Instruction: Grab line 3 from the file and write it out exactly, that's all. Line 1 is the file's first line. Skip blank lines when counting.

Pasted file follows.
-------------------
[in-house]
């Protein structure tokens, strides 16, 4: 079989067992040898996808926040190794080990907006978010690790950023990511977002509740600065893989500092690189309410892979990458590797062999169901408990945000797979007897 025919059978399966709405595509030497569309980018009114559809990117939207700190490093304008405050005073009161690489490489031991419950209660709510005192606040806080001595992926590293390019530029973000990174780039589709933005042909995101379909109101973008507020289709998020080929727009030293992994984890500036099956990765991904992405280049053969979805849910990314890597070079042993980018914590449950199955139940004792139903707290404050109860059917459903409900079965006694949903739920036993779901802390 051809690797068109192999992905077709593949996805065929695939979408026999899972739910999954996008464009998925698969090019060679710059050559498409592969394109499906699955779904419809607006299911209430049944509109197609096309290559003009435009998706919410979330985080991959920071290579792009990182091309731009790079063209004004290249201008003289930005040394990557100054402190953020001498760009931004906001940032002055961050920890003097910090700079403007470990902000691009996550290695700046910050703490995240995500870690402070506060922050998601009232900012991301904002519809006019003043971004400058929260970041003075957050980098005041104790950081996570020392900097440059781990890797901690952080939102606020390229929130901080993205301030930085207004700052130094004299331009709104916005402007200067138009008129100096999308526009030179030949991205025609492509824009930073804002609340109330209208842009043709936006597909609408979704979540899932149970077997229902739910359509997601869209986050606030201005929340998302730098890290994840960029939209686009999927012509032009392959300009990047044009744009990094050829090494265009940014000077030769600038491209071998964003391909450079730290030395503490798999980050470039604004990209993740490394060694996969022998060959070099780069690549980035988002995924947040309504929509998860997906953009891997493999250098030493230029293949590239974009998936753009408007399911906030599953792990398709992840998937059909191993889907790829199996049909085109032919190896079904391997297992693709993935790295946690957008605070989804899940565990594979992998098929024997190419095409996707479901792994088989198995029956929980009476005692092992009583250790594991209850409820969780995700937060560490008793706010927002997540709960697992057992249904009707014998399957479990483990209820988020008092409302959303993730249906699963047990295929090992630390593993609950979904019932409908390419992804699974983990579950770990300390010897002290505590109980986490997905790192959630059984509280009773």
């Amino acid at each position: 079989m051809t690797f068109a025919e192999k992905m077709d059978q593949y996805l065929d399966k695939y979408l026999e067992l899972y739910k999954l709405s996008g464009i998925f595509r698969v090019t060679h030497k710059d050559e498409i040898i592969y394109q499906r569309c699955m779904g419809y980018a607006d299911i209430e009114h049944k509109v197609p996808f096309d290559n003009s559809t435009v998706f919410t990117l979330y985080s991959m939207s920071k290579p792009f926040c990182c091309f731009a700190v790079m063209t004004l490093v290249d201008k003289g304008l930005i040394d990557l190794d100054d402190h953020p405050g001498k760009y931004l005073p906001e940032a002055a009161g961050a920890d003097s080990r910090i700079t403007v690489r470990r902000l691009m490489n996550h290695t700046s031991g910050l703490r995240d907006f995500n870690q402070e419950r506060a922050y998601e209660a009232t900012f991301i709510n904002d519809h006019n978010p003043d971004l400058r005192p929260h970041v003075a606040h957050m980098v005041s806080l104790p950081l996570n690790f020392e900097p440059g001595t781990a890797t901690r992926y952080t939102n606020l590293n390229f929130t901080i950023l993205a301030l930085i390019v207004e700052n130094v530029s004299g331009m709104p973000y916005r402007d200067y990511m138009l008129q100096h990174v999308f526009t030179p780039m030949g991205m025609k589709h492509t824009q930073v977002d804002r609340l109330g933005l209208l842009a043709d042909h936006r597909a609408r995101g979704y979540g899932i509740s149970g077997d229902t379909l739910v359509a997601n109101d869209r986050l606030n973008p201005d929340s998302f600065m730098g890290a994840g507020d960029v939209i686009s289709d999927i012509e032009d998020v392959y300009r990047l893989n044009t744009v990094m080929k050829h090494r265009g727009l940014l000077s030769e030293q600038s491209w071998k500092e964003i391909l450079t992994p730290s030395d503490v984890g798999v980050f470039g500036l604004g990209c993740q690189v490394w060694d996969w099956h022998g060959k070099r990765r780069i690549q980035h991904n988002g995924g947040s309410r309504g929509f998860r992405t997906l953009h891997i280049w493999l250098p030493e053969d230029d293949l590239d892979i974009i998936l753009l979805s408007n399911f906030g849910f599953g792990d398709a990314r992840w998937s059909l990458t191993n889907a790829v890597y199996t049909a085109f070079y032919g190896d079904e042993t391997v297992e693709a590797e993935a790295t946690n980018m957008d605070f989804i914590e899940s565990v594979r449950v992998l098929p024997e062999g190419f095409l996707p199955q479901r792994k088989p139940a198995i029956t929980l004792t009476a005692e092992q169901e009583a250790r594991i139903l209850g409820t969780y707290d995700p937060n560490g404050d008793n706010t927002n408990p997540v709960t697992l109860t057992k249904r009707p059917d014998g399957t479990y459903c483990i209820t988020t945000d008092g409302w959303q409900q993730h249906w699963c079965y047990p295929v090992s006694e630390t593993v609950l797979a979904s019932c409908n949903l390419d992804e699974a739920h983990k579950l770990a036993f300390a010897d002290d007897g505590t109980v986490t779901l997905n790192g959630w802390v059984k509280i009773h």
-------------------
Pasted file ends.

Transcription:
């Amino acid at each position: 079989m051809t690797f068109a025919e192999k992905m077709d059978q593949y996805l065929d399966k695939y979408l026999e067992l899972y739910k999954l709405s996008g464009i998925f595509r698969v090019t060679h030497k710059d050559e498409i040898i592969y394109q499906r569309c699955m779904g419809y980018a607006d299911i209430e009114h049944k509109v197609p996808f096309d290559n003009s559809t435009v998706f919410t990117l979330y985080s991959m939207s920071k290579p792009f926040c990182c091309f731009a700190v790079m063209t004004l490093v290249d201008k003289g304008l930005i040394d990557l190794d100054d402190h953020p405050g001498k760009y931004l005073p906001e940032a002055a009161g961050a920890d003097s080990r910090i700079t403007v690489r470990r902000l691009m490489n996550h290695t700046s031991g910050l703490r995240d907006f995500n870690q402070e419950r506060a922050y998601e209660a009232t900012f991301i709510n904002d519809h006019n978010p003043d971004l400058r005192p929260h970041v003075a606040h957050m980098v005041s806080l104790p950081l996570n690790f020392e900097p440059g001595t781990a890797t901690r992926y952080t939102n606020l590293n390229f929130t901080i950023l993205a301030l930085i390019v207004e700052n130094v530029s004299g331009m709104p973000y916005r402007d200067y990511m138009l008129q100096h990174v999308f526009t030179p780039m030949g991205m025609k589709h492509t824009q930073v977002d804002r609340l109330g933005l209208l842009a043709d042909h936006r597909a609408r995101g979704y979540g899932i509740s149970g077997d229902t379909l739910v359509a997601n109101d869209r986050l606030n973008p201005d929340s998302f600065m730098g890290a994840g507020d960029v939209i686009s289709d999927i012509e032009d998020v392959y300009r990047l893989n044009t744009v990094m080929k050829h090494r265009g727009l940014l000077s030769e030293q600038s491209w071998k500092e964003i391909l450079t992994p730290s030395d503490v984890g798999v980050f470039g500036l604004g990209c993740q690189v490394w060694d996969w099956h022998g060959k070099r990765r780069i690549q980035h991904n988002g995924g947040s309410r309504g929509f998860r992405t997906l953009h891997i280049w493999l250098p030493e053969d230029d293949l590239d892979i974009i998936l753009l979805s408007n399911f906030g849910f599953g792990d398709a990314r992840w998937s059909l990458t191993n889907a790829v890597y199996t049909a085109f070079y032919g190896d079904e042993t391997v297992e693709a590797e993935a790295t946690n980018m957008d605070f989804i914590e899940s565990v594979r449950v992998l098929p024997e062999g190419f095409l996707p199955q479901r792994k088989p139940a198995i029956t929980l004792t009476a005692e092992q169901e009583a250790r594991i139903l209850g409820t969780y707290d995700p937060n560490g404050d008793n706010t927002n408990p997540v709960t697992l109860t057992k249904r009707p059917d014998g399957t479990y459903c483990i209820t988020t945000d008092g409302w959303q409900q993730h249906w699963c079965y047990p295929v090992s006694e630390t593993v609950l797979a979904s019932c409908n949903l390419d992804e699974a739920h983990k579950l770990a036993f300390a010897d002290d007897g505590t109980v986490t779901l997905n790192g959630w802390v059984k509280i009773h």